The present system by which freshmen are assigned to the Houses will not be changed this year, Dean Ford said yesterday.
He left open the possibility that the present method of selection would be altered next year, noting that the Committee on Houses had discussed the problem at length and that there was presently "some talk going on within the Administration."
Ford said last month that he was anxious to hear student opinion on the present system and said that he had received quite a few letters from undergraduates. The letters were unanimous in urging a method which permitted application with roommates, Ford noted. "There is no thought of destroying that provision," he said.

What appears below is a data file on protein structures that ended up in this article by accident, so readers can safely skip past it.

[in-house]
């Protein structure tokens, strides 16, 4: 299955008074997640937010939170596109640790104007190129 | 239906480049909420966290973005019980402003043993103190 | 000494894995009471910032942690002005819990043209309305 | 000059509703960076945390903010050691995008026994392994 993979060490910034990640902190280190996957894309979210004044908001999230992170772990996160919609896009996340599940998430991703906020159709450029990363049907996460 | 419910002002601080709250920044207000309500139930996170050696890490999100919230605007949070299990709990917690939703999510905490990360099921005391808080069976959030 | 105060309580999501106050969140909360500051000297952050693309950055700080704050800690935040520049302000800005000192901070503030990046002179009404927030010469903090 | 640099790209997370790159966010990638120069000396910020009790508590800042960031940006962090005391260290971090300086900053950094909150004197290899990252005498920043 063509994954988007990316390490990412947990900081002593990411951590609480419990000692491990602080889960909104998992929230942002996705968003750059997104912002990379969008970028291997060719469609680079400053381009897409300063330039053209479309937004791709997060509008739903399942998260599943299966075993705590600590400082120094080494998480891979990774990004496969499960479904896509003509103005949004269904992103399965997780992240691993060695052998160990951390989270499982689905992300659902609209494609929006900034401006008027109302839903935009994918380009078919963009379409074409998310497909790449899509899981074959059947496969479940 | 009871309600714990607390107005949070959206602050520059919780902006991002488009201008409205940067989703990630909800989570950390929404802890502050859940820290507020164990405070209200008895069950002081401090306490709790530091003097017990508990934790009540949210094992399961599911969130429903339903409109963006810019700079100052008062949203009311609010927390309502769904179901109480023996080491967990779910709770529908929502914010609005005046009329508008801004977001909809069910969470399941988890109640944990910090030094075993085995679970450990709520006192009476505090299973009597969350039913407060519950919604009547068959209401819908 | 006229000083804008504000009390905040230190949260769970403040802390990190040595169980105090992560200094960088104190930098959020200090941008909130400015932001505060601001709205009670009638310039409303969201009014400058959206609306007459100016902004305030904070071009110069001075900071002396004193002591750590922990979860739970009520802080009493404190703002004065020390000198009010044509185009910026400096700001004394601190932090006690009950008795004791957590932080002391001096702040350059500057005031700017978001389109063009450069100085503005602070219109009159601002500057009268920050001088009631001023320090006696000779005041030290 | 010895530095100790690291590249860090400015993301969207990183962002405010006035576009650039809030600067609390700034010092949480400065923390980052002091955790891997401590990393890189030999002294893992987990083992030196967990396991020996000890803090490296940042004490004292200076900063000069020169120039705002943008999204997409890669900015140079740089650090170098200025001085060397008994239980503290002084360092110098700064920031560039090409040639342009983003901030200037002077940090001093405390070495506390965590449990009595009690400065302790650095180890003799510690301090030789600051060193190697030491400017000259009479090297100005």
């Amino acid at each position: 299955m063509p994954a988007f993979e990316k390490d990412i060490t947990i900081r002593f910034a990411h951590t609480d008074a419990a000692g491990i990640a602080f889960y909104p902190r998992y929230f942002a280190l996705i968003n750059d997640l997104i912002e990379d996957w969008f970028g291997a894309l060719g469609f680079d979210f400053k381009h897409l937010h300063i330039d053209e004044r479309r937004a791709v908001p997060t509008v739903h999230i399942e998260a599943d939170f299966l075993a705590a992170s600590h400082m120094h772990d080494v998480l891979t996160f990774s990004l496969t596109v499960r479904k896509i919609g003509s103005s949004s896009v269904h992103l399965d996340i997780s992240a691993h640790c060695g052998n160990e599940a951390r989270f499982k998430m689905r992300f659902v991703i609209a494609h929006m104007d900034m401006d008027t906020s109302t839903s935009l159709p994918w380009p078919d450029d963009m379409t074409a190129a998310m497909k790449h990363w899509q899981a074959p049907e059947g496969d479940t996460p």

Last spring, a special committee, chaired by J. Peterson Elder, dean of the Graduate School of Arts and Sciences, recommended to the Committee on Houses the adoption of a system which substantially reduced the role of the Masters in the selection.
The Masters have long been known to be unhappy with the paper work and time demanded by the present method of selection. Many are known to feel that many other factors are more important in determining the character of a House than the selective system.
The Committee on Houses finally rejected the Elder committee proposal because of the strong opposition of two Masters. During its study of the selection procedure, the Elder committee asked the Computation Laboratory to devise a method by which freshmen could be assigned to the Houses by a computer.